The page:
As the world came out of this side of the COVID-19 pandemic in 2022 with many changes, so did the practice of law in Pennsylvania. The past year has confirmed, much to the satisfaction of many lawyers, parties, witnesses and judges, that the new widespread use of advanced communication technologies (ACT) like Zoom in litigation matters is here to stay. Moreover, 2022 marked another year of changes in the law that favored plaintiffs in their efforts to secure recovery within the Pennsylvania court systems.
Here’s a look at the notable trends and decisions in Pennsylvania civil litigation law over the past year along with a review of anticipated decisions to keep an eye out for in the year ahead.
Zooming Into the Future
Without question, the use of Zoom for minor court conferences as well as for depositions, at which a witness’s demeanor and credibility can still be assessed, has fostered the interest of judicial economy and has advanced the efficiency of the practice of law as a whole.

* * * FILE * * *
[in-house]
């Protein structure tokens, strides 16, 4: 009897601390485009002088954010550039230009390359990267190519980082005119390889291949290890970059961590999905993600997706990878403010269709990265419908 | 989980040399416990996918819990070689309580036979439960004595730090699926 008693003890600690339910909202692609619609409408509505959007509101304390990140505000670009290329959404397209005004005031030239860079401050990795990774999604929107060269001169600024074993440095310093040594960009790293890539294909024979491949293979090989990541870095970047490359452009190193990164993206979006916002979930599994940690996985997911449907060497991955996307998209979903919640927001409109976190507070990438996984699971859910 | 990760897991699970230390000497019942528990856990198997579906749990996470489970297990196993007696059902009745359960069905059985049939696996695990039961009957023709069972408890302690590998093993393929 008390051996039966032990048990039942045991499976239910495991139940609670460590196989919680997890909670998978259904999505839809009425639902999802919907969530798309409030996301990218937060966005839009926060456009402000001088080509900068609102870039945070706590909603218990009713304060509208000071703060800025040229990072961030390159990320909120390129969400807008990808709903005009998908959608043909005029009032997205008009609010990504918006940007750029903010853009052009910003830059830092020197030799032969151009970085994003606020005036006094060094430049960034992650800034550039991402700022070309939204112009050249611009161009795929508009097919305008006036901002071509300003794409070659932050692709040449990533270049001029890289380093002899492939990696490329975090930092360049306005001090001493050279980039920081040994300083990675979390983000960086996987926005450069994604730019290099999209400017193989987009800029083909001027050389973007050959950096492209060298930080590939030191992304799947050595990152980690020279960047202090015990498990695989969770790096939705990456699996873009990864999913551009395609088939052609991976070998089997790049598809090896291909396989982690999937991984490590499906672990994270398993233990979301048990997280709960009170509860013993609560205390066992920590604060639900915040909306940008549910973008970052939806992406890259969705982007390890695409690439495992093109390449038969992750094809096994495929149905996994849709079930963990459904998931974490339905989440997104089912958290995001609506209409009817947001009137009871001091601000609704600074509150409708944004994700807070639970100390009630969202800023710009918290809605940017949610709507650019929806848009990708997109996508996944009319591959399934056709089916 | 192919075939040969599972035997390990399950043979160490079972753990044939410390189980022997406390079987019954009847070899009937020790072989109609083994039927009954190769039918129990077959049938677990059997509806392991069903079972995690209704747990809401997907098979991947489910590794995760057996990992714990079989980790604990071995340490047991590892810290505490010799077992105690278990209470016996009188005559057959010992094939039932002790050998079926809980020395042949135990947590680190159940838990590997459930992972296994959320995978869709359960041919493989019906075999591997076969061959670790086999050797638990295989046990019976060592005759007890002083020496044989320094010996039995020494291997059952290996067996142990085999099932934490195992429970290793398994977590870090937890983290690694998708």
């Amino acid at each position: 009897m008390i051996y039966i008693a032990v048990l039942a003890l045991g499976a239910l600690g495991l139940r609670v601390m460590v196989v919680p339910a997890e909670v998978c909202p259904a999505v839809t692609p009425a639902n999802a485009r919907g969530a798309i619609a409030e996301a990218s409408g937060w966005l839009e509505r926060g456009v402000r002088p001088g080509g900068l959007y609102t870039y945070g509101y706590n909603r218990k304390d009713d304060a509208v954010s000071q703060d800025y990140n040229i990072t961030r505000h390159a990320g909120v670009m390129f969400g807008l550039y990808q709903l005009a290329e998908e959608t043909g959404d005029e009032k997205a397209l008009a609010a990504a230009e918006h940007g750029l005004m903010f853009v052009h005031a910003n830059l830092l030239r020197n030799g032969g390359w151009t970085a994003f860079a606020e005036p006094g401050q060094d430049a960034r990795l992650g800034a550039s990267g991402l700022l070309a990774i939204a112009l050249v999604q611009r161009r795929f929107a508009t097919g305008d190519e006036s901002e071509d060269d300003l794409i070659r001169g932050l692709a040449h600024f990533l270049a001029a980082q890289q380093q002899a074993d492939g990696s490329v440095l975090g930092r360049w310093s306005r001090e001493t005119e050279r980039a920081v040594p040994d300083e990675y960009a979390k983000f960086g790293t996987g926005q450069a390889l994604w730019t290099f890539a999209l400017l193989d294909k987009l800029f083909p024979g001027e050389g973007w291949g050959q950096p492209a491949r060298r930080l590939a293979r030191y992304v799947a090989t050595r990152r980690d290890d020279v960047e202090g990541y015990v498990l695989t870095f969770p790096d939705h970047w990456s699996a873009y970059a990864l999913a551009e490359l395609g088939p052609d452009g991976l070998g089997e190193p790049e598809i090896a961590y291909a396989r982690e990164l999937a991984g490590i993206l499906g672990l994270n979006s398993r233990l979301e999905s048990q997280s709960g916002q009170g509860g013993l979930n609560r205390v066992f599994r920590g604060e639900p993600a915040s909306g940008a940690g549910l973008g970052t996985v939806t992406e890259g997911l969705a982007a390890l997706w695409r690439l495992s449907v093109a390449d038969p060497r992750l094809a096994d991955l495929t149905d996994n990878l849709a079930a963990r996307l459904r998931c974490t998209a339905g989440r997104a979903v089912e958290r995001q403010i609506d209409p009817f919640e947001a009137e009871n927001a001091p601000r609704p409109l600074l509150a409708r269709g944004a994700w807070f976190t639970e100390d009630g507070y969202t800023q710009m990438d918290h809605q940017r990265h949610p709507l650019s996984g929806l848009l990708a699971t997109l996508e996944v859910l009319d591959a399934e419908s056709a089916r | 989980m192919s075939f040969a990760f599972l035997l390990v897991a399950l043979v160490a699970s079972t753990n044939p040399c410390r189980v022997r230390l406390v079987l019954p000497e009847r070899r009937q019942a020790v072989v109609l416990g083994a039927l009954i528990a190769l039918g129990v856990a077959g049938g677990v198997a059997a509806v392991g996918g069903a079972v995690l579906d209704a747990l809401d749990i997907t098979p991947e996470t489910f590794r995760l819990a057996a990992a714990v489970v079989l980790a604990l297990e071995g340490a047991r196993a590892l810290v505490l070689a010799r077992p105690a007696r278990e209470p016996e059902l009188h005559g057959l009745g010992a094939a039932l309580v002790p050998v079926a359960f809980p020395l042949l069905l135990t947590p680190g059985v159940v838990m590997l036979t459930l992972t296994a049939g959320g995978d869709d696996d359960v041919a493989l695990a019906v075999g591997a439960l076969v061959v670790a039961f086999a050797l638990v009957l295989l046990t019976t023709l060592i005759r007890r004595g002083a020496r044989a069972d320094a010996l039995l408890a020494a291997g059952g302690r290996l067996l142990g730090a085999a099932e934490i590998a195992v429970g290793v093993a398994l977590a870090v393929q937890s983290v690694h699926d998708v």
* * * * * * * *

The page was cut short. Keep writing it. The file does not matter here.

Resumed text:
While large big city law firms have attempted to push back against this now entrenched and favorable advancement in the practice of law, the loss of hundreds of billable hours from travel time lost due to the increased use of Zoom in civil litigation matters is not a valid reason to go back to the ways of old. Gone are the days of lawyers inefficiently and expensively billing clients for driving to a court an hour each way and then walking 20 minutes each way from a parking garage in order to attend a simple 10 minute court conference.